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FROM THIS EPISODE

This is Rob Long with Martini Shot on KCRW.

Writers, like farmers, can find the bad news in any kind of weather.

When it rains, a little too much, farmers complain about the bumper crop, which means over supply and collapsing prices. When it rains a little too little, they complain about parched soil, no crops, lower income.

Writers are the same way: when business is slow, it means no money, no work, too much free time to daydream and websurf. But when you're working, when you sell a project, it means deadlines, phone calls, and the tense panic of procrastination.

But mostly, people in this industry – and when I say "people in this industry," I'm really referring to myself. I often take my personal, individual character flaws and apply them universally, so when I say things like "people in this industry are lazy" or "people in this industry are running out of ideas" or "people in this industry need to lose fifteen pounds" what I'm really saying is that people in this industry like to project their failings onto people in this industry.

People in this industry complain a lot. Too much, really. About what can only be called "high class problems." That's pretty much what I do here, weekly, on KCRW. It's sort of the definition of this gig. But at least one out of the 52 four-minute complain-a-thons, right around this time of year, I try to take a break and talk about something else.

There are, right now, a whole lot of homeless youth living on the streets in Los Angeles. It's cold and wet this time of year, but it's dangerous – really, deadly dangerous – all year round. I've been a part of an organization called My Friend's Place for over ten years that tirelessly tries to turn the tide of homeless youth around – get young people off the streets, out of harm's way, and into safe, healthy, productive lives. And because a lot of those young people have babies themselves, My Friend's Place has the opportunity to break a terrible cycle.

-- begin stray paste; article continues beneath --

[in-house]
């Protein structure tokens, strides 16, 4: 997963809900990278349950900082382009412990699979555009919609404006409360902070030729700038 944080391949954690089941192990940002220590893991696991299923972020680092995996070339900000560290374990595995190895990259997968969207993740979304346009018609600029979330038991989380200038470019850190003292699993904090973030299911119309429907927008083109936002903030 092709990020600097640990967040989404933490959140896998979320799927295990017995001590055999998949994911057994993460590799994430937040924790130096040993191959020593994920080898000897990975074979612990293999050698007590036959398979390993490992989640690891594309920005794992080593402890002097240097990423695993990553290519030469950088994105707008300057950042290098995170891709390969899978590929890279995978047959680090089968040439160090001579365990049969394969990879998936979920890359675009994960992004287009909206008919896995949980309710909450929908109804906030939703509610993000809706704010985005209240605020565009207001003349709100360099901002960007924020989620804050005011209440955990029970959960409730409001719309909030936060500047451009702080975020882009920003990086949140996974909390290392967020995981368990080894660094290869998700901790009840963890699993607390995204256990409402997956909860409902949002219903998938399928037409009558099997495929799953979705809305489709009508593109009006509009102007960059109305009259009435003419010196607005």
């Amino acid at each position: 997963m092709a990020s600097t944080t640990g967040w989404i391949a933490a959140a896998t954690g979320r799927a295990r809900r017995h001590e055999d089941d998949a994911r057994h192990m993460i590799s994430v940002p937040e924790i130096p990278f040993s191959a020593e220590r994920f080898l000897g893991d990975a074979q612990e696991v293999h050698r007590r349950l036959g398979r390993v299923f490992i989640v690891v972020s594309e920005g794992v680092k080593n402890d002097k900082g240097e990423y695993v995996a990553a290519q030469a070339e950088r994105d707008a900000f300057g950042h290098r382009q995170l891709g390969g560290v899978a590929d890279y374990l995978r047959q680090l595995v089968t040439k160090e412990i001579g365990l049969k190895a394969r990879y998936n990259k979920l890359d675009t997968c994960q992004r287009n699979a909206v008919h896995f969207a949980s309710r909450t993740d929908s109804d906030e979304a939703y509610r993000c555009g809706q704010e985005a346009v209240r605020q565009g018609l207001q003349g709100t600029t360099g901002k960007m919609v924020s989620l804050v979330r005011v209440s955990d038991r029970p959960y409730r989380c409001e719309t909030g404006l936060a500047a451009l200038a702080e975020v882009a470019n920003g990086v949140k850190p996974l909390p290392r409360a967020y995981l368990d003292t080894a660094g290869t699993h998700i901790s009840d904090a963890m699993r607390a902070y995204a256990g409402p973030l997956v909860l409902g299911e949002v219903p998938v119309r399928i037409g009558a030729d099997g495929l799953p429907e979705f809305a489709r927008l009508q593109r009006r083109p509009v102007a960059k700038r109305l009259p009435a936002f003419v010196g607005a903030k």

The organization is called My Friend's Place, and what it manages to do on a shoestring is nothing short of amazing. Lives are changed, saved, salvaged. The youth who find themselves on the street get there after years of almost unbelievable abuse and constant betrayal by the adults in their lives, so the sheer hard work of building trust, day by day, minute by minute, by the staff of My Friend's Place is as close to an actual miracle as you'll find.

And they manage to do it for a less than people in this industry would spend on a half-hour pilot. A lot less. And that's good – a lean organization is an efficient one. My Friend's Place spends it money carefully. The staff work inhuman hours doing something – often without thanks – that they believe in.

My Friend's Place is a hands-on place. It's a local place. Local is very big right now, on menus and at farmer's markets – but this year, I'd like to ask you to get local in your giving. There are lots of macro problems, I know, but if you can, check out My Friend's Place – that's my friends place (all one word) dot org – and if you've got something small (or large) to spare, please send it along. You'll be making a real difference in the lives of young people. You'll be making a real difference in the life of this city.

And that's where people in this industry live, work, and complain.

That's it for this week. Next week, we'll wonder if this material works. For KCRW, this is Rob Long with Martini Shot.

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